Recreational and environmental groups call for stronger clean air protections

The Appalachian Mountain Club released a letter this week with 15 other regional and national organizations calling on President Obama to issue strong national ozone standards. The letter comes on the heels of a report1 by partner organization National Parks Conservation Association that found many of our national parks are still plagued by air pollution. In fact 36 out of the 48 parks examined have unhealthy air at times, with levels that put youth and active people at risk.

The letter asks the Obama Administration to “advance a health-based ozone standard that reduces the threat of ozone to our lungs as we and our children exercise, play, or work in the outdoors. And we ask you to advance a separate ecosystem standard adequate to fully protect the natural, historic, and cultural values of places ranging from the Appalachian Mountains to Sequoia National Park and the precious species that inhabit them."
Add your individual voice, speaking up for clean air, and email the President today!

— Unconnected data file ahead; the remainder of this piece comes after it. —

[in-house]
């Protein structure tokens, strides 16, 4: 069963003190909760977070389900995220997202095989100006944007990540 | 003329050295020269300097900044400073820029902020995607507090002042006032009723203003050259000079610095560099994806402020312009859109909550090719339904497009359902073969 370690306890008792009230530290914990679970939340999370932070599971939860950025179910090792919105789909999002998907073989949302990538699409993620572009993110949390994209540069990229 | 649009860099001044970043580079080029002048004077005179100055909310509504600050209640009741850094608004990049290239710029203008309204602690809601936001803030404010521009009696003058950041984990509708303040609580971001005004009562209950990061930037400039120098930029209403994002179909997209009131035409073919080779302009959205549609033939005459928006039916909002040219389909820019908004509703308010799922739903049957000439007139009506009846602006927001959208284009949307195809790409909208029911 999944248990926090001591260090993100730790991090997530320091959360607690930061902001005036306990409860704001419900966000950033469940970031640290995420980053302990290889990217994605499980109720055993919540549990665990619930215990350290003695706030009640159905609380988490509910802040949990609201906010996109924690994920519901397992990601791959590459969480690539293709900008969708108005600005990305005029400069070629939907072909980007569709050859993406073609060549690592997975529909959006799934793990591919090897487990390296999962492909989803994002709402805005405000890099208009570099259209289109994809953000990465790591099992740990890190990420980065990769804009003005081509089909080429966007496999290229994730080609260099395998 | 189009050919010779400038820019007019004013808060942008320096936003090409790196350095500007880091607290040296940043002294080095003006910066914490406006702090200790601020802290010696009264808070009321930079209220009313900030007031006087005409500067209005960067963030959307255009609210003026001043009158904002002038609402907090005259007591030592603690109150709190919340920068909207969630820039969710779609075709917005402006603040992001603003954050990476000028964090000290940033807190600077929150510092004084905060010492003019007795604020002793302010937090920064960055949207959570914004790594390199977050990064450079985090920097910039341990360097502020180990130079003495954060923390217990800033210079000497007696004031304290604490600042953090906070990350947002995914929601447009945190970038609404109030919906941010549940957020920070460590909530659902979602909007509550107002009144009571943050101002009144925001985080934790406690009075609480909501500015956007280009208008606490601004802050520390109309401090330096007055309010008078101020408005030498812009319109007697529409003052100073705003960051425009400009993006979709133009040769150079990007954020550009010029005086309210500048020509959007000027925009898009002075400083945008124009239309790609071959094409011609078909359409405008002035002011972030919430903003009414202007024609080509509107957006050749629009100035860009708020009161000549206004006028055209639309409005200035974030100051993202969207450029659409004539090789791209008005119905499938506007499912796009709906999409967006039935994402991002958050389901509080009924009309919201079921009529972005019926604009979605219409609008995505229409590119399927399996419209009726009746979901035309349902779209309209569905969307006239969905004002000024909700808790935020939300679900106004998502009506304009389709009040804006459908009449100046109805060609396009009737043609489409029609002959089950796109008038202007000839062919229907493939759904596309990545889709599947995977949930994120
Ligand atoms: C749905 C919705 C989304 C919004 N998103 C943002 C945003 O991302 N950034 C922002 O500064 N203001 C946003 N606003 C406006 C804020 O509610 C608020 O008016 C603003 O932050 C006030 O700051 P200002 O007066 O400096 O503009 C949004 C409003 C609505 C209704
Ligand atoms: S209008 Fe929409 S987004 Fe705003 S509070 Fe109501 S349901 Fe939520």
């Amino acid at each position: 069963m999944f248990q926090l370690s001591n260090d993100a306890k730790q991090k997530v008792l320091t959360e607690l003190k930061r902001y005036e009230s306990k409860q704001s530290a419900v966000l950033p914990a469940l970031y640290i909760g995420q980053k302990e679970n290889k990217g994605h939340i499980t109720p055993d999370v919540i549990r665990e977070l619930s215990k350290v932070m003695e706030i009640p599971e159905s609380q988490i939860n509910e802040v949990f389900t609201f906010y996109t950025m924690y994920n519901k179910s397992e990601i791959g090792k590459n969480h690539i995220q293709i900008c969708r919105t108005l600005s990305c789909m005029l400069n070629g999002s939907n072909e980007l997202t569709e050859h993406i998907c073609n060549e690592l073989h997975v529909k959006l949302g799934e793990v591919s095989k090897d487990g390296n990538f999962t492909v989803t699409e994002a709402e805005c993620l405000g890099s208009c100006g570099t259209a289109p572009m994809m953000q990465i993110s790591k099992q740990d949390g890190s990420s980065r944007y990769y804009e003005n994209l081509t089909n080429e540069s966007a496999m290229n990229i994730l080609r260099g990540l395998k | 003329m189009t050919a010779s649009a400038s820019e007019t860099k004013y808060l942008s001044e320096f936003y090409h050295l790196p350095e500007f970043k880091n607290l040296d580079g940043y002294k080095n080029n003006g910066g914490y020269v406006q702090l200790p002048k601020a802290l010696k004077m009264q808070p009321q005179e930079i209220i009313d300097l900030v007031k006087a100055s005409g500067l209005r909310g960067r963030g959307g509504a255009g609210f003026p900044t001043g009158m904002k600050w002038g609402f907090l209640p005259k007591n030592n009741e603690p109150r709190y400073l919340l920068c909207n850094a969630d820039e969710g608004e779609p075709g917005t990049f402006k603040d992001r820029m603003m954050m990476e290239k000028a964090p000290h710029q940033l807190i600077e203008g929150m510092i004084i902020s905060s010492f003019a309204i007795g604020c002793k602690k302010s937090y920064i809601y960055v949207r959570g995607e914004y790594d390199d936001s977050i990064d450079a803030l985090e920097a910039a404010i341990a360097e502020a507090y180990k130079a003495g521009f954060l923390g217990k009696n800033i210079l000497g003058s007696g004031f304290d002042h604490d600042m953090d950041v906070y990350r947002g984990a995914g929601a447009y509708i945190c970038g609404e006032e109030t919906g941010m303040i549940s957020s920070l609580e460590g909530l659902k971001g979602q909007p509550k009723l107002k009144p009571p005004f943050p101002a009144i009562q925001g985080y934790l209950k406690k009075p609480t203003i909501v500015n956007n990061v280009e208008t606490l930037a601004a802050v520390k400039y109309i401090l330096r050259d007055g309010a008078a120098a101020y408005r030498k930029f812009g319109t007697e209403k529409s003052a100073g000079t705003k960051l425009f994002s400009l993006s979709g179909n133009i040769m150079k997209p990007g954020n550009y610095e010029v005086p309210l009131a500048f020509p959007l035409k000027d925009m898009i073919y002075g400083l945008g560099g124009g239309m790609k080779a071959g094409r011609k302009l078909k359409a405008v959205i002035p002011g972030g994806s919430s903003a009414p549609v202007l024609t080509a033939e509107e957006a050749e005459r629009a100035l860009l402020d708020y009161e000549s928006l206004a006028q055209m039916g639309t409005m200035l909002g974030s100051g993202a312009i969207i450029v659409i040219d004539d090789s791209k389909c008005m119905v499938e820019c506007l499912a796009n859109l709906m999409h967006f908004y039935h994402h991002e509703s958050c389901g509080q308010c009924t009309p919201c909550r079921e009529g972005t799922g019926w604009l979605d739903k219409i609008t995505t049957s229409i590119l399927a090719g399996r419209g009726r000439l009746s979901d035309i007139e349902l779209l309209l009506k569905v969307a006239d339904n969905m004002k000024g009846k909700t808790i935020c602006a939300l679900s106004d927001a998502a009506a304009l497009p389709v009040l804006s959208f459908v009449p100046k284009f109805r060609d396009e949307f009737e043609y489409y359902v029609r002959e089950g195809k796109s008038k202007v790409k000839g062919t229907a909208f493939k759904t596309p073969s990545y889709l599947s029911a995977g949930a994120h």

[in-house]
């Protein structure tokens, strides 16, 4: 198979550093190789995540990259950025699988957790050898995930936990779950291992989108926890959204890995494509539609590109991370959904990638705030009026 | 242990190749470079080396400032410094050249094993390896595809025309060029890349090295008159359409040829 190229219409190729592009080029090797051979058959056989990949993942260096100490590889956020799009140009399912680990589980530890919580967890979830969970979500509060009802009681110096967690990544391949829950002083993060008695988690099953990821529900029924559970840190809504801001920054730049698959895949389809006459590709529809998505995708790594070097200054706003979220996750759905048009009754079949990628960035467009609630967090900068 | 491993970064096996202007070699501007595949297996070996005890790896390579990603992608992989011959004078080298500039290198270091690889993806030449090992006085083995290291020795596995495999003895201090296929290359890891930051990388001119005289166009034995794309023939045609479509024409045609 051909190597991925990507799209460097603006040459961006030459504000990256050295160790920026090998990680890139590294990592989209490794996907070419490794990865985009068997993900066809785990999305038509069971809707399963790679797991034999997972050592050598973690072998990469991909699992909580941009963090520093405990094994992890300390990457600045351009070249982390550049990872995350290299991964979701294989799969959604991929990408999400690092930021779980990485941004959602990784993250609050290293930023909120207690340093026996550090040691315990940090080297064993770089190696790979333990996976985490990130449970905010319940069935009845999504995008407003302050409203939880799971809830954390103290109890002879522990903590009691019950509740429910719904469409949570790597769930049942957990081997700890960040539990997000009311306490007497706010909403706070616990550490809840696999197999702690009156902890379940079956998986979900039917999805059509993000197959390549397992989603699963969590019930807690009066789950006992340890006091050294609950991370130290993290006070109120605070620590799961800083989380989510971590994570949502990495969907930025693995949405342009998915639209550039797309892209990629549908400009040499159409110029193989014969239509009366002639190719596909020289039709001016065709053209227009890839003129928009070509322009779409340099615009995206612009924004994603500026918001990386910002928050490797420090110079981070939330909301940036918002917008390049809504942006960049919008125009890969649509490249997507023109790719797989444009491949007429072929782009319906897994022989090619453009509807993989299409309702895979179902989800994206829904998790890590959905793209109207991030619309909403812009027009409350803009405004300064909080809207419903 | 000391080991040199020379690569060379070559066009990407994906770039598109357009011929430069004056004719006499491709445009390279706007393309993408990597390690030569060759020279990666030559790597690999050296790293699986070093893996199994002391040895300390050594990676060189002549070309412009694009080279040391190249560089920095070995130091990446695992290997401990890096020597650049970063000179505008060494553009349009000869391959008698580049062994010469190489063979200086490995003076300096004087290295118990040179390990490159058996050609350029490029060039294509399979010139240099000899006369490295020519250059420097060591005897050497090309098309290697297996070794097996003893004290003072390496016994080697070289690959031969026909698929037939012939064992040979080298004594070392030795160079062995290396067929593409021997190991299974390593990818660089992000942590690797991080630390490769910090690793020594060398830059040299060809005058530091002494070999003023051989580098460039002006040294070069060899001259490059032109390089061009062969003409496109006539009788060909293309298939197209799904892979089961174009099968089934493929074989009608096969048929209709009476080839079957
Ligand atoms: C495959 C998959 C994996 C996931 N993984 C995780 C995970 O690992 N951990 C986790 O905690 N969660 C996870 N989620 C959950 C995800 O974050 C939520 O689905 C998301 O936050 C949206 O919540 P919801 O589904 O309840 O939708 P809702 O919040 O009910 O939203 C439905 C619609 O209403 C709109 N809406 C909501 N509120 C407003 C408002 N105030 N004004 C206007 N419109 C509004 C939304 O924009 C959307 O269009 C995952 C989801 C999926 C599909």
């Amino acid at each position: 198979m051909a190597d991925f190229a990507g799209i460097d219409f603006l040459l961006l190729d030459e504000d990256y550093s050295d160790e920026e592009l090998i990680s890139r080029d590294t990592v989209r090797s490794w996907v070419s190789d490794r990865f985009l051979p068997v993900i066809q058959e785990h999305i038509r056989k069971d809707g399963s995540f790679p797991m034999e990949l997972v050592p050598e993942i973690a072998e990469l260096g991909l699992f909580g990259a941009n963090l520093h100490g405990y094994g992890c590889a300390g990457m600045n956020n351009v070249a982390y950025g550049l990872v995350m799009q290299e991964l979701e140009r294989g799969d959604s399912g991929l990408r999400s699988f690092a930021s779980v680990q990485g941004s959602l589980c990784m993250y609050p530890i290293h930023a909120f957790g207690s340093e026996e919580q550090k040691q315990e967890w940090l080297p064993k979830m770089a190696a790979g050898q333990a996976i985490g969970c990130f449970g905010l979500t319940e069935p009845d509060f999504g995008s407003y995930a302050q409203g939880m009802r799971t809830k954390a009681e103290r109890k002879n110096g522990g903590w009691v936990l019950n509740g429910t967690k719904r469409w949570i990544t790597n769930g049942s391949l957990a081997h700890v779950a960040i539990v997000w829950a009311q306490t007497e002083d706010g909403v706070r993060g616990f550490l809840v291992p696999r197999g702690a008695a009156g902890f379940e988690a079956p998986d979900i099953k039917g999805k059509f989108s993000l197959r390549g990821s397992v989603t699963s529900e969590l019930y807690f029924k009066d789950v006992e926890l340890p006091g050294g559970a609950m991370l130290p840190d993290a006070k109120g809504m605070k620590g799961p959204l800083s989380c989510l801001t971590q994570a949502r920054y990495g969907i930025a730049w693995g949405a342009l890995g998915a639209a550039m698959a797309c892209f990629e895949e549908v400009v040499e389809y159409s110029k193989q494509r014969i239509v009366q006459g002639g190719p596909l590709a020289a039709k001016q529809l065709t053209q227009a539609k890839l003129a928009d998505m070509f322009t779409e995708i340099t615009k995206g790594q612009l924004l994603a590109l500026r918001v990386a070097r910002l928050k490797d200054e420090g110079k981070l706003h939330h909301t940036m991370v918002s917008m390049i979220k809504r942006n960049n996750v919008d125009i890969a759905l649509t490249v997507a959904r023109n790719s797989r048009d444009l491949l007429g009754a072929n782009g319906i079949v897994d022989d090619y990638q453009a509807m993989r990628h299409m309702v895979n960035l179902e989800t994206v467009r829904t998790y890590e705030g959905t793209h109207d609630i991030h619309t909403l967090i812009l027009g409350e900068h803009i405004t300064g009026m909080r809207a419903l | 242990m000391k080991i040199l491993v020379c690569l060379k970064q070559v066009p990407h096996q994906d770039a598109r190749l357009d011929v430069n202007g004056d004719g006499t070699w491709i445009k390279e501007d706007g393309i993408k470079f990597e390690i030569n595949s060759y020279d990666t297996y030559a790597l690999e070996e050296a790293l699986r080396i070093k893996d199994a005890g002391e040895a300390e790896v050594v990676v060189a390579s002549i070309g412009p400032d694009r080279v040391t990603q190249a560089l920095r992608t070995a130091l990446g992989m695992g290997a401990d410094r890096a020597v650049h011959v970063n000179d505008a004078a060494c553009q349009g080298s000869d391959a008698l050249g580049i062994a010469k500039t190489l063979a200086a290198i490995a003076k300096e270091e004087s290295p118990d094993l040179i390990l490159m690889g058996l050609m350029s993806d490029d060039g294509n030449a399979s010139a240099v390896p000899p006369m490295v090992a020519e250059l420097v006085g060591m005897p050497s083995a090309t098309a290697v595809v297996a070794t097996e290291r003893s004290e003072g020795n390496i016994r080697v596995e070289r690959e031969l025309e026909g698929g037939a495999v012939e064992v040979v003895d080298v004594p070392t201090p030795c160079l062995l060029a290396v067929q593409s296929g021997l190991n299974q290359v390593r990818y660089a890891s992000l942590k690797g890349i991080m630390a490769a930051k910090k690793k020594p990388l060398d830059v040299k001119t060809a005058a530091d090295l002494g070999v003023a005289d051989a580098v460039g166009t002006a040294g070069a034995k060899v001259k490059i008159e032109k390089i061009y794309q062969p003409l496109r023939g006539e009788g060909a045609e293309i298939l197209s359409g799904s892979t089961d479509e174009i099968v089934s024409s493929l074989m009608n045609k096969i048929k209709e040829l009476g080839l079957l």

The standards for ozone pollution– commonly known as smog –are set under the Clean Air Act.  The current health standard is 75 parts per billion. Studies indicate that level puts people with asthma, young children, the elderly, and others at greater risk for lung and heart disease than the standard recommended by health scientists and supported by the AMC, which is 60 ppb. The agency is also required to issue welfare standard for ozone to protect the health of crops and forests.  Ozone pollution can cause substantial damage to trees and plants, stunting their growth, making them much more susceptible to disease and drought, and causing yellowing or mottled leaves.

1NPCA Report: